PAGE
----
The research was carried out by a team of researchers from three universities: City University London in England, and Cardiff and Swansea Universities in Wales. The team was led by Professor Alan Simpson at City University.

Service user and carer involvement:

Of the 13 researchers working directly on the study, six were involved in part time roles as service user researchers: one as co-applicant and the others to interview service users and carers. In addition, there was an advisory group of people with lived experience.

Who funded the research?

The National Institute for Health Research (NIHR) Health Services and Delivery Research Programme (HS&DR 11/2004/12). This is a Government research funding body.

Why did we do the research?

Although there are two different systems in England and Wales, both mean that people receiving mental health services should have a care coordinator, a written care plan and regular reviews of their care. With the introduction of the recovery approach and personalisation, it is now expected that care planning and coordination should be recovery-focused and that people will be taking more control over their own support and treatment.

What were the aims of the research?

We wanted to find out what helps and what hinders care planning for people with mental health problems to be collaborative, personalised and recovery-focused.

By collaborative we mean that care planning is completed in partnership with the service user: the care coordinator works with the service user to plan their care.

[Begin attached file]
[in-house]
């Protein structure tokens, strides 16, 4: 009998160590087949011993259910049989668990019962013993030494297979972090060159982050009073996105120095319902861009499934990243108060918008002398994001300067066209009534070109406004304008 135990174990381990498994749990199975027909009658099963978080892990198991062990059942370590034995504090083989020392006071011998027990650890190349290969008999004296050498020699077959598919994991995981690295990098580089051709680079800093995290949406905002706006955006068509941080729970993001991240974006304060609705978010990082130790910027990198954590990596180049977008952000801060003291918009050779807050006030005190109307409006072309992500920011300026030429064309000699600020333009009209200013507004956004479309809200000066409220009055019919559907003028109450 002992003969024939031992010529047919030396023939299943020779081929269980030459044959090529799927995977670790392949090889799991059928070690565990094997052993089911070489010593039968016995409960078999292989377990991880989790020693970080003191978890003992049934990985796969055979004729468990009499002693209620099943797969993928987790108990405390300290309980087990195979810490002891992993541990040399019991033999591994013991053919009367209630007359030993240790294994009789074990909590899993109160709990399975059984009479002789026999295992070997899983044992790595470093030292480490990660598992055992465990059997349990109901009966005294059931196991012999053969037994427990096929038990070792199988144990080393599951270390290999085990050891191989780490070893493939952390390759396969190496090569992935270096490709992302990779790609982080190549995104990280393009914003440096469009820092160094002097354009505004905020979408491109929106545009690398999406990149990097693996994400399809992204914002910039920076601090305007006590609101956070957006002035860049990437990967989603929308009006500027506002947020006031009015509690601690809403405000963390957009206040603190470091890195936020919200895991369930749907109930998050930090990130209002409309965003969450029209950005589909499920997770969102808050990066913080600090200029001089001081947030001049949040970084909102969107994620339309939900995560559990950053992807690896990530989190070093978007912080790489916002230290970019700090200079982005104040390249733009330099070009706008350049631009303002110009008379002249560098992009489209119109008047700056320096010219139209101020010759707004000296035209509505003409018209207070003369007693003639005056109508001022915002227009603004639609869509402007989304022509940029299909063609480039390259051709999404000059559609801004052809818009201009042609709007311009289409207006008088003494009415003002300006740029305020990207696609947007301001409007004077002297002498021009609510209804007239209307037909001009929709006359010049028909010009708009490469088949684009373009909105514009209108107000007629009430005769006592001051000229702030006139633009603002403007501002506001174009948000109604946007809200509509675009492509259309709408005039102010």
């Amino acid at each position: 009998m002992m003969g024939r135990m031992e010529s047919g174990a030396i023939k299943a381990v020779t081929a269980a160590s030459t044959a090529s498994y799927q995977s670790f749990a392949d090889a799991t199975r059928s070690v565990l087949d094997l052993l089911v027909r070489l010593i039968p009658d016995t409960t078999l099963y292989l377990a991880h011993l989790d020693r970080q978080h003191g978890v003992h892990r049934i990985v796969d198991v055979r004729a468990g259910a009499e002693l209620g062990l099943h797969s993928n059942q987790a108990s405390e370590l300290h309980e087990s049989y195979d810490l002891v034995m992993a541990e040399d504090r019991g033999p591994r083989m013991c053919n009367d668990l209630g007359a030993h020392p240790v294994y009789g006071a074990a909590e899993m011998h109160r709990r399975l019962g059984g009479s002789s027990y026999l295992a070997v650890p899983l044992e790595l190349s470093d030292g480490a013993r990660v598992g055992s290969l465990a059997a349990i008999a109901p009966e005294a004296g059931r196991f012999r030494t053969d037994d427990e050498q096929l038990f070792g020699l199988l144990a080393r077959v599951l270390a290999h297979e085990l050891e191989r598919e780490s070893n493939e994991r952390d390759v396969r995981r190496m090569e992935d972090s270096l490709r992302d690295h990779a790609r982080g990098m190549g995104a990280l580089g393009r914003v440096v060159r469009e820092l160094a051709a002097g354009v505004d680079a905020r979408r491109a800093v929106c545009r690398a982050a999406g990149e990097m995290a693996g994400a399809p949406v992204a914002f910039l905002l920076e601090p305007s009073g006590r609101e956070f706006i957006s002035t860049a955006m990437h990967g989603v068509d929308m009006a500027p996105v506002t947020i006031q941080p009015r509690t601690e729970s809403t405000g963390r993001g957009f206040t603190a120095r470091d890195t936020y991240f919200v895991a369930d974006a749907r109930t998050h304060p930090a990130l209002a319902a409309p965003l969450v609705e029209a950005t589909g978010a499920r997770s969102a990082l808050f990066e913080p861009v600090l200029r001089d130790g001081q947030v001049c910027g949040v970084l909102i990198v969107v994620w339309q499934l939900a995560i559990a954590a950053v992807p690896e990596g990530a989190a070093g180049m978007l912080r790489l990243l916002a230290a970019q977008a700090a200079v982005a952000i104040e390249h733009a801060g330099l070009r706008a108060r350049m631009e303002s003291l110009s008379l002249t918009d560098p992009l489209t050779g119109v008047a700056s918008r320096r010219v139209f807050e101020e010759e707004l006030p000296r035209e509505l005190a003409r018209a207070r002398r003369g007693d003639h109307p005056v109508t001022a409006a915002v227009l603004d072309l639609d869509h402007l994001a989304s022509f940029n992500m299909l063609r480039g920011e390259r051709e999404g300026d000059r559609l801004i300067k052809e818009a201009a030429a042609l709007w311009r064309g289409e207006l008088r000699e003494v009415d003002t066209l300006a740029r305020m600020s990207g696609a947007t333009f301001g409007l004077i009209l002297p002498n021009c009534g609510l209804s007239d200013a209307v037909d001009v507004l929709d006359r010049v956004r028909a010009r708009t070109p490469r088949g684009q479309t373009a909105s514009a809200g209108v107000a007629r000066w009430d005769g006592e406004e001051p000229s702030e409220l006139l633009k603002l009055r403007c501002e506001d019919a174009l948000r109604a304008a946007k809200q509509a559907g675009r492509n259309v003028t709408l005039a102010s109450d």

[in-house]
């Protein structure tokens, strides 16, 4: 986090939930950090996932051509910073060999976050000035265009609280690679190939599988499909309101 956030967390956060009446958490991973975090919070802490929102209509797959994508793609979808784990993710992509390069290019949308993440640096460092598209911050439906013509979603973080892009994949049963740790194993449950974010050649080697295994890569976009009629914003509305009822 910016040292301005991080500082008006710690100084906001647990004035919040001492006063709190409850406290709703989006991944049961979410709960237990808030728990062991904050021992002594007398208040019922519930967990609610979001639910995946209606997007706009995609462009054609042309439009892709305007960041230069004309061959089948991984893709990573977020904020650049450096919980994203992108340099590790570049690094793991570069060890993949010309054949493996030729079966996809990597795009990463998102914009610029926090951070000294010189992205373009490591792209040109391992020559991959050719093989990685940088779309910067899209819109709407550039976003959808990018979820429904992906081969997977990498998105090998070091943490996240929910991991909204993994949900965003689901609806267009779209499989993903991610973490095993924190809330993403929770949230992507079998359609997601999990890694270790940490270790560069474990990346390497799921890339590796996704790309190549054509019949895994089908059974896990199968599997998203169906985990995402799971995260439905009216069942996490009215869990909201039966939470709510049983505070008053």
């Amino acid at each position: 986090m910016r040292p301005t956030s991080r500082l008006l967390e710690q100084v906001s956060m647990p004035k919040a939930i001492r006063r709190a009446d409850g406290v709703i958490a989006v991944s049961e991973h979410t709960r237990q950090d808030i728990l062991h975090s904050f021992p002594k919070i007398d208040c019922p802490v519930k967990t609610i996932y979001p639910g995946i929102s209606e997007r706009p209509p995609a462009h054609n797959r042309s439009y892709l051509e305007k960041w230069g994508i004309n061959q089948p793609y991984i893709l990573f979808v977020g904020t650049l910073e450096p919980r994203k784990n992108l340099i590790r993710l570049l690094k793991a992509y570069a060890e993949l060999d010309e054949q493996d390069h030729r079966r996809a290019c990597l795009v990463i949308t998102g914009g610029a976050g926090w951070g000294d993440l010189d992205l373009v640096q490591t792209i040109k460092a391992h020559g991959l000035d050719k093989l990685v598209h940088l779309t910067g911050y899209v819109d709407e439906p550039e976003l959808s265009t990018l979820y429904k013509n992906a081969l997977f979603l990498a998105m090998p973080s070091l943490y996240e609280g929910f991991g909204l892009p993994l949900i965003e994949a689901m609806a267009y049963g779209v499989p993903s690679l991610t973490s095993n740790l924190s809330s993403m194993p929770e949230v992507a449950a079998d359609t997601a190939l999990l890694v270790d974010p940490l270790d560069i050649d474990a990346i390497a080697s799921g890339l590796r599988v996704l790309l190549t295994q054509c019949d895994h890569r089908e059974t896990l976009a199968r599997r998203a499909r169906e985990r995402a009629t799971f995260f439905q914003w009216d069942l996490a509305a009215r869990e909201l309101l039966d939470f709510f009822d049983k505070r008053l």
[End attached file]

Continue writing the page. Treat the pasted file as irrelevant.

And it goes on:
By personalised we mean that care is designed with the full involvement of the service user and designed to meet their individual needs.

By recovery, we mean ‘a personal journey … one that may involve developing hope, a secure base and supportive relationships, being more in control of your life and care, social inclusion, how you develop coping skills, and self-management … often despite still having symptoms of mental illness.’

Where was the research carried out?

The research was carried out in six NHS mental health service provider organisations: four in England and two in Wales. One of the reasons for carrying out the research in both England and Wales is that Wales has a legal framework in place called the Mental Health Measure, introduced in 2010. This is intended to ensure that where mental health services are delivered, they focus more appropriately on people’s individual needs. In England, care planning is informed by guidance and is not legally required.